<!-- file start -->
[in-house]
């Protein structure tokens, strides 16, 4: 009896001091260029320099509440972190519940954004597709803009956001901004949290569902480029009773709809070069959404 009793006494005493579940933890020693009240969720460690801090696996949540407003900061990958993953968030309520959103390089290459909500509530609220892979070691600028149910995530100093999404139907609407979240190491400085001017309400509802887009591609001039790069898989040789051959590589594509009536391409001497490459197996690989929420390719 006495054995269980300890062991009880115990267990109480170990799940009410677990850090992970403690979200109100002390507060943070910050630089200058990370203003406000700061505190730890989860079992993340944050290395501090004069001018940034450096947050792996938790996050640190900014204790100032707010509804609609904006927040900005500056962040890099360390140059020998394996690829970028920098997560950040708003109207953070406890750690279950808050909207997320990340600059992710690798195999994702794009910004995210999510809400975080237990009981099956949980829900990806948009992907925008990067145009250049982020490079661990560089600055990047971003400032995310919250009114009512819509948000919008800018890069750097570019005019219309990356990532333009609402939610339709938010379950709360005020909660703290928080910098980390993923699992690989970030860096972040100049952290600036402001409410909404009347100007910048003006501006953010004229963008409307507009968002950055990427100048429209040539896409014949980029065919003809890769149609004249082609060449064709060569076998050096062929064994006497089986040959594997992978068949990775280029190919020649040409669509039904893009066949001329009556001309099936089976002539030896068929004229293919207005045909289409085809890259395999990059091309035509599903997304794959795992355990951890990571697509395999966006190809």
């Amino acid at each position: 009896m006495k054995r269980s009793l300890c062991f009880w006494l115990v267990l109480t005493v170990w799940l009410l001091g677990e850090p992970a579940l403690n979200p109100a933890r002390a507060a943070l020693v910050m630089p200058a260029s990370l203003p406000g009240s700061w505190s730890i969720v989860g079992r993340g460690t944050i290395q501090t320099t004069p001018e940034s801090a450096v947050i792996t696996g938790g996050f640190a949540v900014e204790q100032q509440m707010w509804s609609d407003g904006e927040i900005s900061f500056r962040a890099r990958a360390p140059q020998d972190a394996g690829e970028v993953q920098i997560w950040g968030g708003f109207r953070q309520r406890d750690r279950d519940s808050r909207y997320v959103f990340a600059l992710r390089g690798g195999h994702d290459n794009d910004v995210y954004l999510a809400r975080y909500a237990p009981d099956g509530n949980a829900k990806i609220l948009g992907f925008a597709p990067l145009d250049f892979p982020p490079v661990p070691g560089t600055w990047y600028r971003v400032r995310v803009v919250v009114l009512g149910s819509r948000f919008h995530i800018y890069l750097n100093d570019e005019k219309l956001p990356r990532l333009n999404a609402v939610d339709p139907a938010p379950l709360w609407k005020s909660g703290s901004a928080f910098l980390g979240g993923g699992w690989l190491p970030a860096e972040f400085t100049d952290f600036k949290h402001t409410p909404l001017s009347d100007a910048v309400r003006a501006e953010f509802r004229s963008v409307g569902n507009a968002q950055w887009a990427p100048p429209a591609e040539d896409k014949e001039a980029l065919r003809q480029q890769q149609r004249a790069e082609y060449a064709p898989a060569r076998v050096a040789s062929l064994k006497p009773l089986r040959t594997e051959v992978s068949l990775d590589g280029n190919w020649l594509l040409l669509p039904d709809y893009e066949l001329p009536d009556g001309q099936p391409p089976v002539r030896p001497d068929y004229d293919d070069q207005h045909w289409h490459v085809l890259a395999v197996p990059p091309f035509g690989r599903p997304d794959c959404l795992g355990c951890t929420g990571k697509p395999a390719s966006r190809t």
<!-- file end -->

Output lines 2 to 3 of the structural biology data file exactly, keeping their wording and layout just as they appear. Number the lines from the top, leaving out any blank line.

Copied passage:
């Protein structure tokens, strides 16, 4: 009896001091260029320099509440972190519940954004597709803009956001901004949290569902480029009773709809070069959404 009793006494005493579940933890020693009240969720460690801090696996949540407003900061990958993953968030309520959103390089290459909500509530609220892979070691600028149910995530100093999404139907609407979240190491400085001017309400509802887009591609001039790069898989040789051959590589594509009536391409001497490459197996690989929420390719 006495054995269980300890062991009880115990267990109480170990799940009410677990850090992970403690979200109100002390507060943070910050630089200058990370203003406000700061505190730890989860079992993340944050290395501090004069001018940034450096947050792996938790996050640190900014204790100032707010509804609609904006927040900005500056962040890099360390140059020998394996690829970028920098997560950040708003109207953070406890750690279950808050909207997320990340600059992710690798195999994702794009910004995210999510809400975080237990009981099956949980829900990806948009992907925008990067145009250049982020490079661990560089600055990047971003400032995310919250009114009512819509948000919008800018890069750097570019005019219309990356990532333009609402939610339709938010379950709360005020909660703290928080910098980390993923699992690989970030860096972040100049952290600036402001409410909404009347100007910048003006501006953010004229963008409307507009968002950055990427100048429209040539896409014949980029065919003809890769149609004249082609060449064709060569076998050096062929064994006497089986040959594997992978068949990775280029190919020649040409669509039904893009066949001329009556001309099936089976002539030896068929004229293919207005045909289409085809890259395999990059091309035509599903997304794959795992355990951890990571697509395999966006190809």
């Amino acid at each position: 009896m006495k054995r269980s009793l300890c062991f009880w006494l115990v267990l109480t005493v170990w799940l009410l001091g677990e850090p992970a579940l403690n979200p109100a933890r002390a507060a943070l020693v910050m630089p200058a260029s990370l203003p406000g009240s700061w505190s730890i969720v989860g079992r993340g460690t944050i290395q501090t320099t004069p001018e940034s801090a450096v947050i792996t696996g938790g996050f640190a949540v900014e204790q100032q509440m707010w509804s609609d407003g904006e927040i900005s900061f500056r962040a890099r990958a360390p140059q020998d972190a394996g690829e970028v993953q920098i997560w950040g968030g708003f109207r953070q309520r406890d750690r279950d519940s808050r909207y997320v959103f990340a600059l992710r390089g690798g195999h994702d290459n794009d910004v995210y954004l999510a809400r975080y909500a237990p009981d099956g509530n949980a829900k990806i609220l948009g992907f925008a597709p990067l145009d250049f892979p982020p490079v661990p070691g560089t600055w990047y600028r971003v400032r995310v803009v919250v009114l009512g149910s819509r948000f919008h995530i800018y890069l750097n100093d570019e005019k219309l956001p990356r990532l333009n999404a609402v939610d339709p139907a938010p379950l709360w609407k005020s909660g703290s901004a928080f910098l980390g979240g993923g699992w690989l190491p970030a860096e972040f400085t100049d952290f600036k949290h402001t409410p909404l001017s009347d100007a910048v309400r003006a501006e953010f509802r004229s963008v409307g569902n507009a968002q950055w887009a990427p100048p429209a591609e040539d896409k014949e001039a980029l065919r003809q480029q890769q149609r004249a790069e082609y060449a064709p898989a060569r076998v050096a040789s062929l064994k006497p009773l089986r040959t594997e051959v992978s068949l990775d590589g280029n190919w020649l594509l040409l669509p039904d709809y893009e066949l001329p009536d009556g001309q099936p391409p089976v002539r030896p001497d068929y004229d293919d070069q207005h045909w289409h490459v085809l890259a395999v197996p990059p091309f035509g690989r599903p997304d794959c959404l795992g355990c951890t929420g990571k697509p395999a390719s966006r190809t």